Following a similar initiative covering the entirety of Chad, the nation of Cameroon has imposed a ban on the Islamic burqa in the nation’s northern territories, which have been the target of repeated attacks by Boko Haram jihadists, who often use the burqa to disguise explosives.
On Wednesday, two women dressed in burqas attacked the town of Fotokol, Cameroon, in the nation’s north. The suicide attack left at least 13 dead, and continues a long-standing Boko Haram pattern of using women and children as suicide bombers. It also highlights Boko Haram’s use of the burqa to sneak explosives, unperceived, into target areas. In response, Cameroon has made wearing the Islamic garment illegal in the Far North region.
Cameroonian government officials confirmed that the dead included ten civilians, one Chadian soldier, and the two suicide bombers. Fotokol lies on the border between Cameroon and Chad. The attackers had waited for the civilians to congregate to celebrate the breaking of the Ramadan fast for the evening.
The burqa ban followed numerous similar instances of suicide bombings. “I took this measure because of the security situation prevailing in the region,” said Far North Governor Midjiyawa Bakari. Bakari has also banned “large groups” of Muslims from assembling without a special permit from the government. The number of people the government will consider a “large group,” as opposed to a small congregation, is not clear.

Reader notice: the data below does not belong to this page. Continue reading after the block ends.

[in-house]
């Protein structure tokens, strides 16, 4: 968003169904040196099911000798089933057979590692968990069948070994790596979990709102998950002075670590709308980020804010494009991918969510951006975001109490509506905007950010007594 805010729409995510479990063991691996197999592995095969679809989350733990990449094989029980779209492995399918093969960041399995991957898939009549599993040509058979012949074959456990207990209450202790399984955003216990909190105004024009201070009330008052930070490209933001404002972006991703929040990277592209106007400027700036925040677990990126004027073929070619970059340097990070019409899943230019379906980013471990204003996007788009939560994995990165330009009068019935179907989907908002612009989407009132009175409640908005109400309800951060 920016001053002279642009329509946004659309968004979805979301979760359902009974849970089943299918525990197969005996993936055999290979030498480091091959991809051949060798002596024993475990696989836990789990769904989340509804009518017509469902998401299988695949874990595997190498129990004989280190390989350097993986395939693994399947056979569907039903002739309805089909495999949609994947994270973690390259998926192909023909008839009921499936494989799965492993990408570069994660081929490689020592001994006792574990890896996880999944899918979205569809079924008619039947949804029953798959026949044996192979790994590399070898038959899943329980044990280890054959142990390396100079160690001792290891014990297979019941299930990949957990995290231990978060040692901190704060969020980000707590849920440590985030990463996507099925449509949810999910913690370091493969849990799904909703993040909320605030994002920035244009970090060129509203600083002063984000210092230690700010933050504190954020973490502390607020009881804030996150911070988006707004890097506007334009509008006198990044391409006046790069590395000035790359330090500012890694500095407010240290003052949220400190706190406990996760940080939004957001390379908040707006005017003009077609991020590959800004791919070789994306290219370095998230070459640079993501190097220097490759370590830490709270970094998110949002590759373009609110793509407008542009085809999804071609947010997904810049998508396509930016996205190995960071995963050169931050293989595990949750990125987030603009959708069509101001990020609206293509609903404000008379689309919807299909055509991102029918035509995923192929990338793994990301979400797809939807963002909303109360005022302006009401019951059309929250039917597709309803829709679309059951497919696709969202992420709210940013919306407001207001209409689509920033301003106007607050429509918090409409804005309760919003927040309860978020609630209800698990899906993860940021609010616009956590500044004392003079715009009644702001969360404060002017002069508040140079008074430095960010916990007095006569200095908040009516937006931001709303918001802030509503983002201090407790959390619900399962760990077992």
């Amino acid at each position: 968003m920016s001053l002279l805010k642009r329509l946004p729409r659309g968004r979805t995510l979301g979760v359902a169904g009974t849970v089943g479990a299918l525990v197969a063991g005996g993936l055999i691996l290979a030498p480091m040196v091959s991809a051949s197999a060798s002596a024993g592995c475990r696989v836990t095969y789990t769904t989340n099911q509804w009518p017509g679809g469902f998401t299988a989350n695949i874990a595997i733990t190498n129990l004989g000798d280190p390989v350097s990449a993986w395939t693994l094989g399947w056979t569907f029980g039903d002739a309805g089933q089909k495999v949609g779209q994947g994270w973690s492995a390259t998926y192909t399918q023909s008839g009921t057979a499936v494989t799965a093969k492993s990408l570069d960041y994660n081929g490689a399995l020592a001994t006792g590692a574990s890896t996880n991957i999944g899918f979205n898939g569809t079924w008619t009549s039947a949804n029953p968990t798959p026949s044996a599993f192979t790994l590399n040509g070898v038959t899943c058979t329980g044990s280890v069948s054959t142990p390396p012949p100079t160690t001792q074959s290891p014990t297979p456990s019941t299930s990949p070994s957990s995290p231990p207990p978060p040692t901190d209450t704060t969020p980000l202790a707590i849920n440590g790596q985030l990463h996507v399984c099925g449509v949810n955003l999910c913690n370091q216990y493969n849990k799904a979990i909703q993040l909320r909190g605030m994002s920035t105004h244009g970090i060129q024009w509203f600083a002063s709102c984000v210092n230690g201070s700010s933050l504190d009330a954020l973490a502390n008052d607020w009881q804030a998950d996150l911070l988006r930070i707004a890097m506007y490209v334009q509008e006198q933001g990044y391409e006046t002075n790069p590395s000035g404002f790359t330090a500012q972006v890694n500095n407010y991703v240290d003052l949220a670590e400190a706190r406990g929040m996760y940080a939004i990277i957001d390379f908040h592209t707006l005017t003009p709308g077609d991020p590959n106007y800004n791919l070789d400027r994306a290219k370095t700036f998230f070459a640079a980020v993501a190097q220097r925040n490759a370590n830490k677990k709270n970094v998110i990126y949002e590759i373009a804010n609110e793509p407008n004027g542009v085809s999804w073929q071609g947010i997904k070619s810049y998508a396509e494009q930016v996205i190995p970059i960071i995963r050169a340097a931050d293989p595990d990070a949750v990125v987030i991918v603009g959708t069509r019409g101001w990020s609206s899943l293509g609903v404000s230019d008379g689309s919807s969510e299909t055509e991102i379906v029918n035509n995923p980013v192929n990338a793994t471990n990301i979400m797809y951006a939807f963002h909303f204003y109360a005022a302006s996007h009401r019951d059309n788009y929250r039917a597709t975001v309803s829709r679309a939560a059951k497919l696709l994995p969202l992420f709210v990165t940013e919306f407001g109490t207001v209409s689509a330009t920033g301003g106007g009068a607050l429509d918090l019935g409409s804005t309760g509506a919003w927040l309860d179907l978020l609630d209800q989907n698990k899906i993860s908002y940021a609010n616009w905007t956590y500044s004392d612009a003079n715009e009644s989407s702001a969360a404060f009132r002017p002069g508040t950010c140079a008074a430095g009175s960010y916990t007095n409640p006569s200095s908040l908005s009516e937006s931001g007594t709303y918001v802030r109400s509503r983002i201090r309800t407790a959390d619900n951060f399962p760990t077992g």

Chad has also banned the burqa, although nationally and not regionally, after Boko Haram used the garment to hide a bomb for an attack in N’Djamena, the nation’s capital. That attack, in June, was the first such terrorist attack in the capital; Chad had only experienced retribution from the terrorist group for joining a military coalition against them on the border with Nigeria, the native country of the jihadist group. Chad banned both burqas and “religious turbans,” forcing all store owners to burn their entire inventory of banned clothing. Chad became the third nation to ban the garment throughout their territory, following France and the Republic of Congo.
While officials had enforced the ban on burqas strictly on storefronts, police had been more lax with women wearing the garments in public, hoping for an eventual phasing out of the product. The result was a bombing on Monday, in which a man dressed in a burqa blew himself up in N’Djamena, killing 15 people.
Boko Haram, which has pledged allegiance to Islamic State head Abu Bakr al-Baghdadi and has renamed itself the Islamic State West Africa Province, has escalated the number of attacks in Nigeria, Cameroon, Chad, and Niger since the election of Nigerian President Muhammadu Buhari in May.